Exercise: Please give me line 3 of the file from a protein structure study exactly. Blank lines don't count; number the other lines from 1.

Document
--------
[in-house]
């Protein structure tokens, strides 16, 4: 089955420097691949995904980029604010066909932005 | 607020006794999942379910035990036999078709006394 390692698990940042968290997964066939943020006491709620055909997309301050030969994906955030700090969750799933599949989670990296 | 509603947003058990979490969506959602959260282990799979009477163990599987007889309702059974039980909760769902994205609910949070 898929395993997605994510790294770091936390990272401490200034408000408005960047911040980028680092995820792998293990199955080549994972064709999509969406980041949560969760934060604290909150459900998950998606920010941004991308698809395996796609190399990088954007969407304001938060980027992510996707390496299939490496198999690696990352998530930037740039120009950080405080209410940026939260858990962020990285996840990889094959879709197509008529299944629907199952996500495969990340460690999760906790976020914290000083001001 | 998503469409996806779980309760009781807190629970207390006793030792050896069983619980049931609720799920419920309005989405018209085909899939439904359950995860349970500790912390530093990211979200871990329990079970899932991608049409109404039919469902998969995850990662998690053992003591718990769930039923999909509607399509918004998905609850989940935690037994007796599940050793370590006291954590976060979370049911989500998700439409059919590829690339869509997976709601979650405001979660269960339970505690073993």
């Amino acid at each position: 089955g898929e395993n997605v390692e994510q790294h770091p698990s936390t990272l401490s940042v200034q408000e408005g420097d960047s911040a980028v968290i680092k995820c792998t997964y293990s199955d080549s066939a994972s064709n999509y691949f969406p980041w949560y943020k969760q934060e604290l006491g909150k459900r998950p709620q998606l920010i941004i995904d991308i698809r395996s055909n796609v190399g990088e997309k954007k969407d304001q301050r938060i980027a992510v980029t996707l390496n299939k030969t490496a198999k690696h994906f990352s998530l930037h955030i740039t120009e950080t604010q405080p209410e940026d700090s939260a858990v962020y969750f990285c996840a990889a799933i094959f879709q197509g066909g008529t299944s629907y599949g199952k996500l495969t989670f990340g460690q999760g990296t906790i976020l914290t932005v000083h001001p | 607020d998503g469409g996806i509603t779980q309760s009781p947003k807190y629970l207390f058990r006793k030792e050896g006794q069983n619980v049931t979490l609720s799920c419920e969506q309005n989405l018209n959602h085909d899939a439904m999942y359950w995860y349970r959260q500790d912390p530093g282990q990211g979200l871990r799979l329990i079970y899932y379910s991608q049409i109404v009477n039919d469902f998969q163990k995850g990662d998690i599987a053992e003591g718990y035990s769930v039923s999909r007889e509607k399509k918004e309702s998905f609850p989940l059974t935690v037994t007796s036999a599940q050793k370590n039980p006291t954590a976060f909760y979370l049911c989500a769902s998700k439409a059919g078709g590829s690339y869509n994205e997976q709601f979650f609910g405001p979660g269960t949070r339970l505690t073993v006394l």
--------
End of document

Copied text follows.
């Amino acid at each position: 089955g898929e395993n997605v390692e994510q790294h770091p698990s936390t990272l401490s940042v200034q408000e408005g420097d960047s911040a980028v968290i680092k995820c792998t997964y293990s199955d080549s066939a994972s064709n999509y691949f969406p980041w949560y943020k969760q934060e604290l006491g909150k459900r998950p709620q998606l920010i941004i995904d991308i698809r395996s055909n796609v190399g990088e997309k954007k969407d304001q301050r938060i980027a992510v980029t996707l390496n299939k030969t490496a198999k690696h994906f990352s998530l930037h955030i740039t120009e950080t604010q405080p209410e940026d700090s939260a858990v962020y969750f990285c996840a990889a799933i094959f879709q197509g066909g008529t299944s629907y599949g199952k996500l495969t989670f990340g460690q999760g990296t906790i976020l914290t932005v000083h001001p | 607020d998503g469409g996806i509603t779980q309760s009781p947003k807190y629970l207390f058990r006793k030792e050896g006794q069983n619980v049931t979490l609720s799920c419920e969506q309005n989405l018209n959602h085909d899939a439904m999942y359950w995860y349970r959260q500790d912390p530093g282990q990211g979200l871990r799979l329990i079970y899932y379910s991608q049409i109404v009477n039919d469902f998969q163990k995850g990662d998690i599987a053992e003591g718990y035990s769930v039923s999909r007889e509607k399509k918004e309702s998905f609850p989940l059974t935690v037994t007796s036999a599940q050793k370590n039980p006291t954590a976060f909760y979370l049911c989500a769902s998700k439409a059919g078709g590829s690339y869509n994205e997976q709601f979650f609910g405001p979660g269960t949070r339970l505690t073993v006394l």